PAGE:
Graduate Certificates Versus the Ph.D.
By Melissa McDonald
A couple months ago, my fellow Adjunct By Choice, Ron Tinsley, gave us his reasons for considering and then not pursuing a Ph.D. in “Just a Side of Fries, Please.” He writes,
I’ve realized I can do this without a Ph.D. I may not be able to do it at a well known university, but that’s okay. After all, I like seeing people learn.
At one time or another, I have considered pursuing Ph.D. work—maybe we all do at some point—but I have found it not to be in the cards for me either, at least not right now. Rather than pursuing another degree, I have looked into graduate certificate programs as a way to broaden my horizons. In case you are not familiar with these programs, they are basically short programs that require anywhere from 12 to 18 credit hours in a particular subject. To me, it is like pursuing a minor without needing a major.
Graduate certificates are great for those looking to increase their knowledge, to explore other fields, or to change careers. In places where instructors need 18 graduate-level hours in a subject to teach it, a certificate might be the way to earn those hours. Many universities offer certificates, and prospective students can find certificate programs in pretty much every field, though, to be honest, as an Adjunct By Choice, I haven’t really looked closely at programs beyond the humanities and education fields for my personal needs and interests.
I first became interested in what certificates could offer when I considered completing a graduate certificate in educational technology. My theory was that I could bolster my credentials and learn effective pedagogy in online teaching, and since I could complete the coursework online, I would not have to give up my job to go back to school. (There were not any programs like this in my local area.) I never did pursue that avenue, mainly because of the cost, though I still keep it on my so-called list of goals.
Years later, I began the certificate program in writing at one university, something I did “for fun,” or so I thought. What this program did is introduce me to new ways of looking at writing, which in turn has improved my teaching of the subject. This program offered me the choice of courses in creative nonfiction, education, and other subjects. In addition, being a student again has helped me reacquaint myself with, well, being a student. Relating to my students as someone also pursuing higher education is not a requirement for the Adjunct By Choice, but I think it has made me a better teacher overall. Though I had to take a break when I moved to another state, I intend to finish my last couple courses in the near future.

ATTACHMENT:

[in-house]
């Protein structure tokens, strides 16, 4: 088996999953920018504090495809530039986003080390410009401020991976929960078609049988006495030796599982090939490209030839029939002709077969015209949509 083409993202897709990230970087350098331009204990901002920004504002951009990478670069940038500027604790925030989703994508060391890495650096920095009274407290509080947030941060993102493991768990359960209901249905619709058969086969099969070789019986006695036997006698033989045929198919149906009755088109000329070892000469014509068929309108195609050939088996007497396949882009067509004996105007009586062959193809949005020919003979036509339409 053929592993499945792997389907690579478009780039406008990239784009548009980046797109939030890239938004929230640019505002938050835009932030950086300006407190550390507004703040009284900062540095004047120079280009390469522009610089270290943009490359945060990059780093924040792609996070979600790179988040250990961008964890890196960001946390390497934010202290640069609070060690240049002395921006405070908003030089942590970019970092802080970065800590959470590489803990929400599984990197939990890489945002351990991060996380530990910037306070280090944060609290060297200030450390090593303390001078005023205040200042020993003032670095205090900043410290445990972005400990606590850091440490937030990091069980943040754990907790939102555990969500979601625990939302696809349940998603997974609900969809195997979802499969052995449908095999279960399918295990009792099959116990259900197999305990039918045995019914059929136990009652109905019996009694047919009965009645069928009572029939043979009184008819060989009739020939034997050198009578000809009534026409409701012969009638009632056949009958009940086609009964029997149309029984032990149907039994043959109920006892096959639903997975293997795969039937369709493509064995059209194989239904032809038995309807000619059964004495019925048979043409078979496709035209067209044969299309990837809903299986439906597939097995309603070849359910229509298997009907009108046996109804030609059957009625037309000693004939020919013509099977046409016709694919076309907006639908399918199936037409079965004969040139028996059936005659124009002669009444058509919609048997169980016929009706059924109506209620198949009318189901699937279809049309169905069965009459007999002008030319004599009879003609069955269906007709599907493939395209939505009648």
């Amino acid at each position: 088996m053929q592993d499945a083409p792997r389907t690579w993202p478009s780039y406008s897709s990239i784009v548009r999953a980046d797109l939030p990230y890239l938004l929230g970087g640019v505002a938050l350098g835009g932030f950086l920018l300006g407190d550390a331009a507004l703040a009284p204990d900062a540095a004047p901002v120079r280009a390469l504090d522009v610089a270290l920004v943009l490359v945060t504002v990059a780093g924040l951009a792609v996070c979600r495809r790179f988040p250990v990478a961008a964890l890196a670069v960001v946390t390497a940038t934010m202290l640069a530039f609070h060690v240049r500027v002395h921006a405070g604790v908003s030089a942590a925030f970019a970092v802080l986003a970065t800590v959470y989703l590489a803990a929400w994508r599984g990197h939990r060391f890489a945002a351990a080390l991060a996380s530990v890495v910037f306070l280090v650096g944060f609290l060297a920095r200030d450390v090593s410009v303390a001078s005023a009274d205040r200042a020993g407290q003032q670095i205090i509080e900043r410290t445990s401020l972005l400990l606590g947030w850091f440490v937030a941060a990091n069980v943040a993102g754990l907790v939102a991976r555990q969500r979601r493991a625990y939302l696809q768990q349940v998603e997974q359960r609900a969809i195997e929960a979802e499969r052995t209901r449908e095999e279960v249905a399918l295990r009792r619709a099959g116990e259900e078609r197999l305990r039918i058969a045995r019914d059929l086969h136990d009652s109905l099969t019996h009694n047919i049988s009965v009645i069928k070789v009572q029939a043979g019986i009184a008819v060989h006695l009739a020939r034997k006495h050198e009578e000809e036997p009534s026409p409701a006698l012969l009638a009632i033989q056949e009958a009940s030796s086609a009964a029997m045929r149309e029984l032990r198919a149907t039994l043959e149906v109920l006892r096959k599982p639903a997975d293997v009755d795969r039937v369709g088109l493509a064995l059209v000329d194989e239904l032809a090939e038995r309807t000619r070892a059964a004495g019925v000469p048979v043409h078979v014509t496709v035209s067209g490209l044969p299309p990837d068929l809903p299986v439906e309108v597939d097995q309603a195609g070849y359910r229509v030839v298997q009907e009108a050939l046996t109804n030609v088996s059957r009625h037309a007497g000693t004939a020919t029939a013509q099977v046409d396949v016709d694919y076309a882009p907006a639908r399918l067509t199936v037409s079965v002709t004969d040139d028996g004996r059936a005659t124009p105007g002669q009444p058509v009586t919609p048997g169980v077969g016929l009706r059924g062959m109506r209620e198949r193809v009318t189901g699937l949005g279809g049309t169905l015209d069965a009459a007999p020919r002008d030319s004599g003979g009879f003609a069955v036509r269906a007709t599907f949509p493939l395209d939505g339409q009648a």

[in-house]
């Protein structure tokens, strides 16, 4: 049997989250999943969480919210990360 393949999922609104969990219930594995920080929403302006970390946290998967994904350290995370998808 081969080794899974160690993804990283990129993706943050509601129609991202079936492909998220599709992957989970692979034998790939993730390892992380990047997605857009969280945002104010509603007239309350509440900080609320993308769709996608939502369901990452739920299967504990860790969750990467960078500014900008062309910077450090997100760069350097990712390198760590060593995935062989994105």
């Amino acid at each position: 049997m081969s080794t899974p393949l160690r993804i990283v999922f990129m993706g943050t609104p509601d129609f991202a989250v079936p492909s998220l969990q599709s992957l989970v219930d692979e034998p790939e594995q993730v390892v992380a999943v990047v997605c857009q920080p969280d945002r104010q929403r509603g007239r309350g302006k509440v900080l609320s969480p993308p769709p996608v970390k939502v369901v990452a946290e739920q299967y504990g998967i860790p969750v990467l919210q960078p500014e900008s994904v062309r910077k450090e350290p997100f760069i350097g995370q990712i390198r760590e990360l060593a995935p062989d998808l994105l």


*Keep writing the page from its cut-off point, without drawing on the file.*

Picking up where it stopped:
Graduate certificate programs are widespread and easy to find. A quick Google search reveals a number of graduate certificate programs, though a website like GradSchools.com is more helpful. Even just looking into nearby universities can reveal opportunities. That’s how I found the certificate program I am in now. When I first moved to the area, I started searching the local schools for continuing education programs. I wasn’t looking for anything specific, but I found something that appealed to me. In exploring these programs, I found that the application process is pretty easy. The prospective applicant needs a bachelor’s degree, but I have found that pursuing a certificate post-MA is not a hindrance. Transcripts are required, of course, and other materials, like a statement of intent or purpose, may be needed.
The drawbacks? I am taking a lot of hours without getting to the next educational level. If I ever want to be at the Ph.D. level, I have to complete Ph.D. work. Right now, however, I am more interested in just exploring various interests and goals, which is why I feel free to pursue my interests through graduate certificate work. Nevertheless, perhaps inspired by the work I have done so far, I am thinking about pursuing a second master’s degree, though what the future holds is still a mystery. Who knows, I may even earn that Ph.D. someday, or I might get that educational technology certificate after all. But one thing at a time….
About the Adjunct: Melissa McDonald is an adjunct instructor, writing consultant, and a military spouse all rolled into one. She earned a BA in English from Nicholls State University and an MA in English from the University of Louisiana at Lafayette. She has taught composition, technical writing, and literature courses, both face-to-face and online. She also has experience as a journal and a newsletter editor, a webmaster, and a writer. Outside of work, Melissa enjoys spending time with her family, playing with her cats, reading, writing, and cross stitching.
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